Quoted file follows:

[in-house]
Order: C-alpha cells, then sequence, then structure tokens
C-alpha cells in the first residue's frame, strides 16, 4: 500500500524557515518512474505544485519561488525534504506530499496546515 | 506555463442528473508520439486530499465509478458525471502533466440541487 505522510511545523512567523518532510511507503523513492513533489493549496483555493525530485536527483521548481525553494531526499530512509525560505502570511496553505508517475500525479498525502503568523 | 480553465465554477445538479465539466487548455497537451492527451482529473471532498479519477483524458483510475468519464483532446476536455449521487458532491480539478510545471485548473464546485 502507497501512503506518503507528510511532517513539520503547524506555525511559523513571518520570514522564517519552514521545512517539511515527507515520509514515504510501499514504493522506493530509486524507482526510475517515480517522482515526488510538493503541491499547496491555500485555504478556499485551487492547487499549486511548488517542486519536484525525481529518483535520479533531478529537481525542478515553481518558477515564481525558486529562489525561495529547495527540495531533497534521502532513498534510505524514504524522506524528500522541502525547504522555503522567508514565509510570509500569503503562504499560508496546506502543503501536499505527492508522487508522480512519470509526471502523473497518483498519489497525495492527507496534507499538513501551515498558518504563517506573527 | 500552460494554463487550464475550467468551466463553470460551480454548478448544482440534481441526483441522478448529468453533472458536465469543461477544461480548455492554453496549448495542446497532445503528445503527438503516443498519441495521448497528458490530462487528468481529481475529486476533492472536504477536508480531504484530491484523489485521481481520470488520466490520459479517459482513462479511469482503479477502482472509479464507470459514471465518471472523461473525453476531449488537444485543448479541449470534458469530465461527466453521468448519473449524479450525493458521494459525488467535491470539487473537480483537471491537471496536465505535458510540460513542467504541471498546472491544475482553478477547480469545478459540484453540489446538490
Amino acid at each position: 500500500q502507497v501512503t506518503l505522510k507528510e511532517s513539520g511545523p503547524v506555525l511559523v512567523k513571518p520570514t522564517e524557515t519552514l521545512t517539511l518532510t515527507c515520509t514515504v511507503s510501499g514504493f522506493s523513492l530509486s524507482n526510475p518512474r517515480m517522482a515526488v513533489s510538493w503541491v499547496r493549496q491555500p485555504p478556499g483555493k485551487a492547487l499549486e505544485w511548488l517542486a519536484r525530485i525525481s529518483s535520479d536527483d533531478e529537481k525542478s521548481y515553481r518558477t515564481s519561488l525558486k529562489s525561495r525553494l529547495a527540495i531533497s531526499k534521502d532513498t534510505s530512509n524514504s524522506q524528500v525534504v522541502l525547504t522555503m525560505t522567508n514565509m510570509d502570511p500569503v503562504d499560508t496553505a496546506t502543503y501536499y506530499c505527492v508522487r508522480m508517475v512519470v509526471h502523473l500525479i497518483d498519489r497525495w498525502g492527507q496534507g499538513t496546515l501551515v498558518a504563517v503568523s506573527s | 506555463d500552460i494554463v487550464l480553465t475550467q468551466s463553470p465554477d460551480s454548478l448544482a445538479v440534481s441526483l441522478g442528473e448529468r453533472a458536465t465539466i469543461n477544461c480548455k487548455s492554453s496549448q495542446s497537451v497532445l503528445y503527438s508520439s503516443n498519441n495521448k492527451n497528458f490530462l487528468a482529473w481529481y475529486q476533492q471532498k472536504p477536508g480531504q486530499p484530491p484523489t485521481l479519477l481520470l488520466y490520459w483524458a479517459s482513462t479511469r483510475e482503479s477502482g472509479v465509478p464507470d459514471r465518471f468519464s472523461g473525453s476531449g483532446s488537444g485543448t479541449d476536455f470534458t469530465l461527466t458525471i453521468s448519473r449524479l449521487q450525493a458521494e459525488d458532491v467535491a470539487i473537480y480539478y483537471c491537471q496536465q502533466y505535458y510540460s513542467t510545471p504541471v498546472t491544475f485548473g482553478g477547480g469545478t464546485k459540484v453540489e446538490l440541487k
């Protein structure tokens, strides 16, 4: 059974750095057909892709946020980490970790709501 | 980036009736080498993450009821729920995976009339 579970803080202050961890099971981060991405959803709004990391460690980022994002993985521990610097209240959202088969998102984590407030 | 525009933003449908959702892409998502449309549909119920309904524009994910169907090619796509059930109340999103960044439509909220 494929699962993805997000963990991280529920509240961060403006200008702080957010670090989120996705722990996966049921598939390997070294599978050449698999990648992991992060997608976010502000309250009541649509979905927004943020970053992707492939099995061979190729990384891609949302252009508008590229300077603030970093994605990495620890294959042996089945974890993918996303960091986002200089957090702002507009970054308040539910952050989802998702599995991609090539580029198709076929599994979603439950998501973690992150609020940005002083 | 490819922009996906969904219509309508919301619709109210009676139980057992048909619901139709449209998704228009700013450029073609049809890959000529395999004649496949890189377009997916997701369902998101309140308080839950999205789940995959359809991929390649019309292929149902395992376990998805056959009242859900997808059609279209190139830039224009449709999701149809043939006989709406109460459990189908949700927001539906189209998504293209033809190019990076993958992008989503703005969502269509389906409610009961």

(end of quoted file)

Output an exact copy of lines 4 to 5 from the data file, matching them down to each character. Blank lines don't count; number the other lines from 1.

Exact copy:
Amino acid at each position: 500500500q502507497v501512503t506518503l505522510k507528510e511532517s513539520g511545523p503547524v506555525l511559523v512567523k513571518p520570514t522564517e524557515t519552514l521545512t517539511l518532510t515527507c515520509t514515504v511507503s510501499g514504493f522506493s523513492l530509486s524507482n526510475p518512474r517515480m517522482a515526488v513533489s510538493w503541491v499547496r493549496q491555500p485555504p478556499g483555493k485551487a492547487l499549486e505544485w511548488l517542486a519536484r525530485i525525481s529518483s535520479d536527483d533531478e529537481k525542478s521548481y515553481r518558477t515564481s519561488l525558486k529562489s525561495r525553494l529547495a527540495i531533497s531526499k534521502d532513498t534510505s530512509n524514504s524522506q524528500v525534504v522541502l525547504t522555503m525560505t522567508n514565509m510570509d502570511p500569503v503562504d499560508t496553505a496546506t502543503y501536499y506530499c505527492v508522487r508522480m508517475v512519470v509526471h502523473l500525479i497518483d498519489r497525495w498525502g492527507q496534507g499538513t496546515l501551515v498558518a504563517v503568523s506573527s | 506555463d500552460i494554463v487550464l480553465t475550467q468551466s463553470p465554477d460551480s454548478l448544482a445538479v440534481s441526483l441522478g442528473e448529468r453533472a458536465t465539466i469543461n477544461c480548455k487548455s492554453s496549448q495542446s497537451v497532445l503528445y503527438s508520439s503516443n498519441n495521448k492527451n497528458f490530462l487528468a482529473w481529481y475529486q476533492q471532498k472536504p477536508g480531504q486530499p484530491p484523489t485521481l479519477l481520470l488520466y490520459w483524458a479517459s482513462t479511469r483510475e482503479s477502482g472509479v465509478p464507470d459514471r465518471f468519464s472523461g473525453s476531449g483532446s488537444g485543448t479541449d476536455f470534458t469530465l461527466t458525471i453521468s448519473r449524479l449521487q450525493a458521494e459525488d458532491v467535491a470539487i473537480y480539478y483537471c491537471q496536465q502533466y505535458y510540460s513542467t510545471p504541471v498546472t491544475f485548473g482553478g477547480g469545478t464546485k459540484v453540489e446538490l440541487k
């Protein structure tokens, strides 16, 4: 059974750095057909892709946020980490970790709501 | 980036009736080498993450009821729920995976009339 579970803080202050961890099971981060991405959803709004990391460690980022994002993985521990610097209240959202088969998102984590407030 | 525009933003449908959702892409998502449309549909119920309904524009994910169907090619796509059930109340999103960044439509909220 494929699962993805997000963990991280529920509240961060403006200008702080957010670090989120996705722990996966049921598939390997070294599978050449698999990648992991992060997608976010502000309250009541649509979905927004943020970053992707492939099995061979190729990384891609949302252009508008590229300077603030970093994605990495620890294959042996089945974890993918996303960091986002200089957090702002507009970054308040539910952050989802998702599995991609090539580029198709076929599994979603439950998501973690992150609020940005002083 | 490819922009996906969904219509309508919301619709109210009676139980057992048909619901139709449209998704228009700013450029073609049809890959000529395999004649496949890189377009997916997701369902998101309140308080839950999205789940995959359809991929390649019309292929149902395992376990998805056959009242859900997808059609279209190139830039224009449709999701149809043939006989709406109460459990189908949700927001539906189209998504293209033809190019990076993958992008989503703005969502269509389906409610009961």